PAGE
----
Thursday, January 5, 2012

Reasons I Love Tunnels and Trolls

Ok, so there are a lot of reasons; enough to make this a regular series. But one of the reasons I love T&T is that the character pictured to the left could be a wizard. What do I mean by this? Flexibility of character types. I know the first thought you may have when you look at that picture is likely 'ranger' or 'thief.' but in T&T you have to be careful. The roles of the three basic character types (warrior, wizard, rogue) in T&T are not narrowly defined in the rules, meaning that players and referees are not constrained by excessively strict rules saying what every type of character can and cannot do. Wizards, for example, do not need to be feeble weaklings in robes and pointy hats that die as soon as something nasty so much as breathes on them. Wizards can carry a number of different weapons including very light bows and can wear any armor they can afford and have the strength to walk around in. Your wizard does not even need to be weak and easily killed. If you want a wizard with an 18 Constitution, you can have it. You want him to be armed with a foil and a main gauche; go for it. Couple that with a nice suit of armor and your wizard might be harder to kill than some warriors. A T&T wizard need not be a stranger to combat and certainly does not need to cower in the rear with the gear. But maybe you want a wizard that avoid combat and devotes all of his time to learning the arcane and honing his spellcraft. Guess what. You can have that too.

Of course this concept of flexible character types does not only apply to wizards, although it is the most extreme example of being able to break preconceived notions of character types in my opinion. Warriors are also very flexible and you can make whatever you want of them. No need for scores of warrior subtypes. Simply come up with a background of your own. May your warrior was raised in the woods, is very dextrous, and skilled with a bow. You can use that background to make a 'ranger' type without needing extra rules. If your party happens to run out of supplies in the middle of the woods, your warrior's background should allow for a Saving Roll to forage for edible plants and hunt animals more effectively than a city bred warrior.

Rogues are a whole other matter. Rogues are an open book. You can come up with whatever character concept that you like. Yes, I've previously stated that I never thought much of 5th edition rogues as defined in the rulebook, but that does not mean that they cannot be fun characters to play; especially once they get some experience under their belt and some spells. It's just my opinion. The rogue type gives you many options, that is the appeal to this type that I see. Until you play 7th edition, that is, get the Roguery talent and start kicking everyone's butt. At that point, casting spells may seem like an afterthought.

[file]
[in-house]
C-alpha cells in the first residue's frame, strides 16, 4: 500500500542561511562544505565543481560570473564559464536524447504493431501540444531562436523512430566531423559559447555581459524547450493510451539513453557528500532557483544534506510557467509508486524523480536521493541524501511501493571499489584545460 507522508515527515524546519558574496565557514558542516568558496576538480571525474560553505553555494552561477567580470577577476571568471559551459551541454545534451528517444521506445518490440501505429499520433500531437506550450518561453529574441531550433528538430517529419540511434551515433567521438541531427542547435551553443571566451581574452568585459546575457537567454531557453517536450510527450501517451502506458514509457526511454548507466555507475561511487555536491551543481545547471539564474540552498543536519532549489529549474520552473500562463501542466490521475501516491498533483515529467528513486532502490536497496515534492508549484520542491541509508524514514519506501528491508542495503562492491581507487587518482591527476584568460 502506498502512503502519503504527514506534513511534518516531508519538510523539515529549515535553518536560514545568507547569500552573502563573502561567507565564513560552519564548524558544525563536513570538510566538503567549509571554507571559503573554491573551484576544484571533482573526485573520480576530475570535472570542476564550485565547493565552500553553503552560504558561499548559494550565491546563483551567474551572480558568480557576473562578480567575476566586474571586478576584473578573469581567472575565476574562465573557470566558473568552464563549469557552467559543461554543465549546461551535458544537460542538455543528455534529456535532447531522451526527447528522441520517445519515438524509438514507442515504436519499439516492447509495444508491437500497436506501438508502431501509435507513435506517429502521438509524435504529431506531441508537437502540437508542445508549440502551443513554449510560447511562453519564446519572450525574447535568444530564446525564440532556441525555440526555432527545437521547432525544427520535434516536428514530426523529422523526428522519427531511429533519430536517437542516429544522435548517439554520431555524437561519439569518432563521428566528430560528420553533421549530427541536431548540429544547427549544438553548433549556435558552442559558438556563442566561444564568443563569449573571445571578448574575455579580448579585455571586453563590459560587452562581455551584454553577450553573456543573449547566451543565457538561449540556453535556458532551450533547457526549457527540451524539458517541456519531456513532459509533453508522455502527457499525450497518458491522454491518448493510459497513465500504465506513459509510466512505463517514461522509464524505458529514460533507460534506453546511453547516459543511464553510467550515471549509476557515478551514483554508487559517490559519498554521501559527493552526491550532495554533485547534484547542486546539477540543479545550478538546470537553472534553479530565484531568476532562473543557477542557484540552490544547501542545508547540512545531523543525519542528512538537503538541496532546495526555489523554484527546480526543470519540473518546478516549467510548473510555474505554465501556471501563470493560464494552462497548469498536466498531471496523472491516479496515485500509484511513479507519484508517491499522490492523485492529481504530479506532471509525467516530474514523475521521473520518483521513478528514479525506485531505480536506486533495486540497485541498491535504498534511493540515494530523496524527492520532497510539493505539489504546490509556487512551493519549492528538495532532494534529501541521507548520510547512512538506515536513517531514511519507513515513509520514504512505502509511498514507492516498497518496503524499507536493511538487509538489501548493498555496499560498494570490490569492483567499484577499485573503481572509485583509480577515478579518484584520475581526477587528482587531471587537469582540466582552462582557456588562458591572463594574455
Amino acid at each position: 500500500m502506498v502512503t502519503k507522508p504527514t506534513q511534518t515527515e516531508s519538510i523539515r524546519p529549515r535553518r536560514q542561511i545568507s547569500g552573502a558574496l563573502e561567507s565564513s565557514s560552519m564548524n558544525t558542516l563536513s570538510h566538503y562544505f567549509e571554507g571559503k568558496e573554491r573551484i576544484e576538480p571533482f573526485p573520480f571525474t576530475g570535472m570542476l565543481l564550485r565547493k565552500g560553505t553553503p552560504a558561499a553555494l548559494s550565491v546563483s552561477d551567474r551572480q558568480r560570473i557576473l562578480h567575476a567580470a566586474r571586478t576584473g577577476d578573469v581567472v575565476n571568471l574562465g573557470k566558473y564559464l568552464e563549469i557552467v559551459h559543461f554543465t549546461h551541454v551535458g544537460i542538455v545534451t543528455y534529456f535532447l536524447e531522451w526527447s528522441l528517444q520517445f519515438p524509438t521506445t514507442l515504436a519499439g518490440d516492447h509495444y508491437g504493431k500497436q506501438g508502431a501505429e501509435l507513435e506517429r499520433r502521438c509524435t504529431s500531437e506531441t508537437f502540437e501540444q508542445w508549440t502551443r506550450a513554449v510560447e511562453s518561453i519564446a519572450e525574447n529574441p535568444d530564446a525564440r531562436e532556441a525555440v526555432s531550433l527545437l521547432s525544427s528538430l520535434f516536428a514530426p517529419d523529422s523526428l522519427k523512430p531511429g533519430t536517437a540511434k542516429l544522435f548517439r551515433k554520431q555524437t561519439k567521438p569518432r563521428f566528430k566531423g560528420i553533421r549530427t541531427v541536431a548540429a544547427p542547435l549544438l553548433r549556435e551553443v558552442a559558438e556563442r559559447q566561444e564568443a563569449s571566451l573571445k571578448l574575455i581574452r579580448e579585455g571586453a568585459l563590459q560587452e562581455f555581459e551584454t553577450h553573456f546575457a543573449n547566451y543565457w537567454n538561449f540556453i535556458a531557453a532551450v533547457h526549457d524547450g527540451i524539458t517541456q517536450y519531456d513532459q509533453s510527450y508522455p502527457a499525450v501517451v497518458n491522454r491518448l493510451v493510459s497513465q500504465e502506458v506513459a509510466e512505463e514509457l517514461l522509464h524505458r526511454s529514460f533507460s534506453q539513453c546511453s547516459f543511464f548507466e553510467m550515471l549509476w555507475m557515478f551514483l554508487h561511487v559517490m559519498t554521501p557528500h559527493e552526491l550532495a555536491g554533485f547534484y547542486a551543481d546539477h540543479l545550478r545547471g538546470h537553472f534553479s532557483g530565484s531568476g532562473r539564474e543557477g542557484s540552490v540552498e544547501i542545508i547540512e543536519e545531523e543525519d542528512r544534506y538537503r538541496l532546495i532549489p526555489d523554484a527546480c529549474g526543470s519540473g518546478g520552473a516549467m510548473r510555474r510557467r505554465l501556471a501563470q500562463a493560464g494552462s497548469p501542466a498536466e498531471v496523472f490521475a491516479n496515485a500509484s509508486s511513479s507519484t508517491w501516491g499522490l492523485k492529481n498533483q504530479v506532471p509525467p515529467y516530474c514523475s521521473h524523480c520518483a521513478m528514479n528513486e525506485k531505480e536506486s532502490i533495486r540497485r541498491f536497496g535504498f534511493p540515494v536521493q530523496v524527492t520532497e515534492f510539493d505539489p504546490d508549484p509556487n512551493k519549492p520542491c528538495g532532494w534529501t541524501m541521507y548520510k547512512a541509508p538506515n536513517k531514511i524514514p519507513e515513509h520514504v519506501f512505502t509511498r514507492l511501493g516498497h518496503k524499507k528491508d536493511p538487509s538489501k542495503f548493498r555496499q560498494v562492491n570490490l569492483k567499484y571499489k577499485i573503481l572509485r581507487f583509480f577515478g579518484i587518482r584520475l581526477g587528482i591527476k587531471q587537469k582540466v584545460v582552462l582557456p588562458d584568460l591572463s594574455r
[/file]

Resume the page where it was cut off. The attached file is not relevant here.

So, to recap: Tunnels and Trolls does not tell me that my wizard cannot wear a suit of mail and wield a sword or an axe.


  1. But wizards can't wear armour. It says so in the AD&D PH...


  2. Same here. I love Swords & Sorcery, and the reason I like T&T is that you can *be* the Grey Mouser. This is utterly impossible with the D&D rules.

  3. So, to recap: Tunnels and Trolls does not tell me that my wizard cannot wear a suit of mail and wield a sword or an axe.

    This article has me scratching my head. In 5th edition, yes, your wizard IS restricted by what he can use. You're okay with the armor, but the rules are pretty clear... your wizard can only wield weapons of 2 dice or less. This eliminates the rapier referenced above in the article, all bows except the "very light bow", ALL axes, and all swords except the manople (2d6) and the foil (2d6+1). Also, in 5th edition, wizards cannot even use a bludgeon (club) which gets 3d6.

    In the current 7.5 edition of the T&T rules, wizards are again restricted to 2d6 weapons or less, but they can wield larger weapons as long as "they (wizards) lose their combat adds and become so distracted that they cannot cast spells while using the wrong type of weapon."

    So, no thanks to using >2d6 weapons in T&T 7.5 if I'm a wizard.

    Peculiar article. I understand the enthusiasm for lauding your favorite game, but the facts presented here are patently false or misleading.

  4. My apologies Soren, I did indeed mean a "foil and a main gauche" and not a rapier and a "very light bow" instead of a light bow. I went ahead and corrected those two mistakes. But of course my point holds; the wizard still has a sword and a bow does he not?

    Also, yes wizards are limited to weapons with only 2 dice (but unlimited adds). I have made that point clear in previous posts.

    But I did not say that there were NO restrictions on the character types; I stated that the rules were not excessively strict and that the character types were more FLEXIBLE.

    Even with their restriction to 2 dice weapons, wizards still have an array of weapons to choose from in both 5th and 7th editions (including axes in 7th) giving them the ability to act in both ranged and close combat. I'll go ahead and post a list of the weapons that wizards can use in both editions next to illustrate. T&T wizards certainly have more weapon options than a magic user in all iterations of D&D that I am familiar with.

    Of course this is all my opinion. It is my blog after all.

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  6. Nice points and good blog - instantly subsribed!

    I know it's a few years back but do you mind if I quote/link this article on my blog page?

    I'll be doing a quick write-up of T&T fairly soon.